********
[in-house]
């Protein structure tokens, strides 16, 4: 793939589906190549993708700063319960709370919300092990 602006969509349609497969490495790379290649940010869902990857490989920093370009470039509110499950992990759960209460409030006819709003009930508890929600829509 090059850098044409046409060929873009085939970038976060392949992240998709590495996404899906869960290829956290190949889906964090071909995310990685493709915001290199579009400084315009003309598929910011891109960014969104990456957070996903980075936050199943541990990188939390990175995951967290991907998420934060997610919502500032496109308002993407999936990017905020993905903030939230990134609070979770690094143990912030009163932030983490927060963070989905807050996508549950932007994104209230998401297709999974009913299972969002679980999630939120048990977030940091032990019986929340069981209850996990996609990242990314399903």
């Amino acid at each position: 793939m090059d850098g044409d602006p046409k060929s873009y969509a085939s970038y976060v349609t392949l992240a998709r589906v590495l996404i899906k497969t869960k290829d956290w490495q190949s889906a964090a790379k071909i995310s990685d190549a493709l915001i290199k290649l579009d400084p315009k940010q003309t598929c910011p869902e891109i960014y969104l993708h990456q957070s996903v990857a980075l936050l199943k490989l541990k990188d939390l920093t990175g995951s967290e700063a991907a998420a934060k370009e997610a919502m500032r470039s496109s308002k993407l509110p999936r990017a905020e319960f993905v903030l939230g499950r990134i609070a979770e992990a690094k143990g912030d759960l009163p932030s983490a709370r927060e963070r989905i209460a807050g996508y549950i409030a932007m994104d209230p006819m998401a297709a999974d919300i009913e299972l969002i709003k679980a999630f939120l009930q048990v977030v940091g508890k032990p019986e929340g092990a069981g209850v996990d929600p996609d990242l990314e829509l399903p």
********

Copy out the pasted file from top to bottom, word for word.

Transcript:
[in-house]
């Protein structure tokens, strides 16, 4: 793939589906190549993708700063319960709370919300092990 602006969509349609497969490495790379290649940010869902990857490989920093370009470039509110499950992990759960209460409030006819709003009930508890929600829509 090059850098044409046409060929873009085939970038976060392949992240998709590495996404899906869960290829956290190949889906964090071909995310990685493709915001290199579009400084315009003309598929910011891109960014969104990456957070996903980075936050199943541990990188939390990175995951967290991907998420934060997610919502500032496109308002993407999936990017905020993905903030939230990134609070979770690094143990912030009163932030983490927060963070989905807050996508549950932007994104209230998401297709999974009913299972969002679980999630939120048990977030940091032990019986929340069981209850996990996609990242990314399903």
């Amino acid at each position: 793939m090059d850098g044409d602006p046409k060929s873009y969509a085939s970038y976060v349609t392949l992240a998709r589906v590495l996404i899906k497969t869960k290829d956290w490495q190949s889906a964090a790379k071909i995310s990685d190549a493709l915001i290199k290649l579009d400084p315009k940010q003309t598929c910011p869902e891109i960014y969104l993708h990456q957070s996903v990857a980075l936050l199943k490989l541990k990188d939390l920093t990175g995951s967290e700063a991907a998420a934060k370009e997610a919502m500032r470039s496109s308002k993407l509110p999936r990017a905020e319960f993905v903030l939230g499950r990134i609070a979770e992990a690094k143990g912030d759960l009163p932030s983490a709370r927060e963070r989905i209460a807050g996508y549950i409030a932007m994104d209230p006819m998401a297709a999974d919300i009913e299972l969002i709003k679980a999630f939120l009930q048990v977030v940091g508890k032990p019986e929340g092990a069981g209850v996990d929600p996609d990242l990314e829509l399903p």